Or do I need to adjust to this? Or is this Robach something that I need to deal with, but I don’t need to deal with it right now. And the things that are most important to me, I can put it in my notes put into my journal, so that when I’m doing my future planning for my next 90 day sprints, I am going to deal with that robot because I’ll have more time and more energy to be able to do it.
So it’s, it’s really again, it’s a choice. It’s, you know, what we do with a road block isn’t just something that we should act reflexively to or ignore. We have to say, if it’s a real robot with something that really can get away, that’s what what what are we going to do about it? Even if we can’t change it? Yeah. And
Phil Calandra (08:48):
that’s right, you’ve got to make the conscious choice of the right direction that’s going to be for you. The other thing that comes to mind and, and always work really well for me, and I know it does for others is if you’re going to cultivate and build this positive mindset, then you’ve got to be tied to and focusing on things that do just that.
For me. It was reading, I have found great resource and make a commitment, a conscious commitment to to attempt to read 10 to 15 pages every day. It could be something as time tested as Norman Vincent Peale, who I know you thoroughly have studied it could be Dale Carnegie, it could be some of the new thinking Tony Robbins, Ed my lead.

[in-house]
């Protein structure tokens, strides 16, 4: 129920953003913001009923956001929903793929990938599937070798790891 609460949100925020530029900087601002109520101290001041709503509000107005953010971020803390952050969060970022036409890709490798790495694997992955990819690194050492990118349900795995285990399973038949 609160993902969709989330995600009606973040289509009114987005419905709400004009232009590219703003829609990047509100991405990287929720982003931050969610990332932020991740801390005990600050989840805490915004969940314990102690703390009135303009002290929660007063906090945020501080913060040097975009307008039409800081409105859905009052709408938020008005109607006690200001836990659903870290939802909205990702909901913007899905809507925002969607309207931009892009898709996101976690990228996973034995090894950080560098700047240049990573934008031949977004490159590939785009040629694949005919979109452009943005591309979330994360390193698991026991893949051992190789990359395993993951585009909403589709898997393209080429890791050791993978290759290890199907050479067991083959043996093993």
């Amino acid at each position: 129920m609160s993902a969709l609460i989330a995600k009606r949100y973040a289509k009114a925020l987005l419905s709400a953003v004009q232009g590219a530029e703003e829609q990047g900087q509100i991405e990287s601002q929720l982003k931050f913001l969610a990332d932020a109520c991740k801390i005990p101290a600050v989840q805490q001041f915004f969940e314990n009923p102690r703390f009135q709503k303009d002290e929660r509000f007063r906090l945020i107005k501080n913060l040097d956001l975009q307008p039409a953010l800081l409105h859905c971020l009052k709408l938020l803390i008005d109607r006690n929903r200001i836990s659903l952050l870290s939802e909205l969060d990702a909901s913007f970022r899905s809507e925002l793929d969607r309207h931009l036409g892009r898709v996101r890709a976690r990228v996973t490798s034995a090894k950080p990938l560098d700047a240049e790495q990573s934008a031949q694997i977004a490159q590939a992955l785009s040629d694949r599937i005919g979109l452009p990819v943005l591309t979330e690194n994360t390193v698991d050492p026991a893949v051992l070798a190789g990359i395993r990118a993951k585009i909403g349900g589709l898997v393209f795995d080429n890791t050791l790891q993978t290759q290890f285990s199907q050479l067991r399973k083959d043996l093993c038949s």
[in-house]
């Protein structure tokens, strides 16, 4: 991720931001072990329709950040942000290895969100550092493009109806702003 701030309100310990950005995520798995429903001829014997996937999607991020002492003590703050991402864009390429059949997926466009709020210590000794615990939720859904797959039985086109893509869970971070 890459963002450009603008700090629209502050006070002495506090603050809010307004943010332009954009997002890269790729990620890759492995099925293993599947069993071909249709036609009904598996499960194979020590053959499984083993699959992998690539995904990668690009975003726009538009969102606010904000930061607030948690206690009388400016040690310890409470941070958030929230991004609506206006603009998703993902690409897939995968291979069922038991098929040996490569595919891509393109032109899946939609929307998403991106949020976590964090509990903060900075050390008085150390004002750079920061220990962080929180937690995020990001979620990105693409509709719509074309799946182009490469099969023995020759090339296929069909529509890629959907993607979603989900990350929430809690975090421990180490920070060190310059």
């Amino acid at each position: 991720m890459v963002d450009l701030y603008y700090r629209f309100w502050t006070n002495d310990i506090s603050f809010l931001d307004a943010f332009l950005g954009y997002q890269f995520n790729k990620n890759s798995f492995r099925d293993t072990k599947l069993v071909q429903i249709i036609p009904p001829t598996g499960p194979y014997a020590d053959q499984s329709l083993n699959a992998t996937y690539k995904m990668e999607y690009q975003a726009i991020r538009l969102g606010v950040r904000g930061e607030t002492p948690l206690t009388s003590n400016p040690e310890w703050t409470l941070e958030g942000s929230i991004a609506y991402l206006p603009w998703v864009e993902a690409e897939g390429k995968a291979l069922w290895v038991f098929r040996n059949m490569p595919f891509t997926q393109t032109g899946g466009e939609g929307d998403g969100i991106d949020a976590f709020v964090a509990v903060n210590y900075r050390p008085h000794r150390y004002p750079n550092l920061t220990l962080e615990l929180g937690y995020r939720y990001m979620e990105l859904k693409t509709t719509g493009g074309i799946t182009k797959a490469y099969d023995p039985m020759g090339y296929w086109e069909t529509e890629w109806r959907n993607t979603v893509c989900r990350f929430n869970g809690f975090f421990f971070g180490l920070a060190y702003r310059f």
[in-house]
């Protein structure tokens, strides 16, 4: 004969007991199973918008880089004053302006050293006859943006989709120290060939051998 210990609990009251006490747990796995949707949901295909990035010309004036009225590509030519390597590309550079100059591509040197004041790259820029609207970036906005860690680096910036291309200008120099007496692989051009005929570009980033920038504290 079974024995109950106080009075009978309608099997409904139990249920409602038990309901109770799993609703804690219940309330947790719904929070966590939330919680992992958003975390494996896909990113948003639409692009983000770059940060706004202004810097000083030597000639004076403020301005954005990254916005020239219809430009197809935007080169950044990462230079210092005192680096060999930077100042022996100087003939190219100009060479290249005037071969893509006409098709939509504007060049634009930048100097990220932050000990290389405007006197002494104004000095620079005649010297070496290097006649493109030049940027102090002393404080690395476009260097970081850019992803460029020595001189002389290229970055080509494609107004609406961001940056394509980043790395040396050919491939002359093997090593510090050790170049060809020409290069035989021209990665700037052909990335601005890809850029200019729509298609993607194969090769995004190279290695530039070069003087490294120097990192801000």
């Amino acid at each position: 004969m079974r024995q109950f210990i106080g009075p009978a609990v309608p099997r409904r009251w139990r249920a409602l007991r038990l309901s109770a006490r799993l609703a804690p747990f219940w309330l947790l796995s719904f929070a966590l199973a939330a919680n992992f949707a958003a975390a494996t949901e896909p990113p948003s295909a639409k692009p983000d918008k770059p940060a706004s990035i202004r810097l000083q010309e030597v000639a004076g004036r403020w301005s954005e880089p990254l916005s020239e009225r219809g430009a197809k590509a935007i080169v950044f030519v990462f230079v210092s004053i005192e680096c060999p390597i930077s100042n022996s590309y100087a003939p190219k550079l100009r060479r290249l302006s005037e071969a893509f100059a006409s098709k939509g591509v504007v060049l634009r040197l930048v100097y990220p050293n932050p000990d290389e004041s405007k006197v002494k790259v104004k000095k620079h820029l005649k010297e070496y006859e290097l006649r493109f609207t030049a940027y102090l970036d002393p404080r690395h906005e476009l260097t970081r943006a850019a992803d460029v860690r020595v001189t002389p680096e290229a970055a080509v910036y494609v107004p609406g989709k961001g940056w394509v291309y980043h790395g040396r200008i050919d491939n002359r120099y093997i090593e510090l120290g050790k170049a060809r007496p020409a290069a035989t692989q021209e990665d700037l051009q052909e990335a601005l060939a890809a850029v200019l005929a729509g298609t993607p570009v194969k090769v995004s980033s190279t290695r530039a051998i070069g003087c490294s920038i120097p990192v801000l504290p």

But doing that builds this positive mindset, it builds the reservoir or the arrows in the quiver for you for me to actually pull back on those that comes from in my case, it comes from reading and studying success literature. Maybe it’s business related as financial advisors. Maybe it’s the truest fan of the book that you gave me.
Gosh, what is that been four years ago. Now? have the original copy of truest fan and I go back to that regularly, among others because it’s something you can pull off. And that’s a choice. But it gives you that that ammunition, that arrow in the quiver, so to speak to, for you to be able to deal with the roadblocks.
And I have one other thing. And in thinking about in my business and the way that I work with my clients, I call those roadblocks, obstacles and threats. Obstacles are things that we can consciously tackle and remove threats are usually external.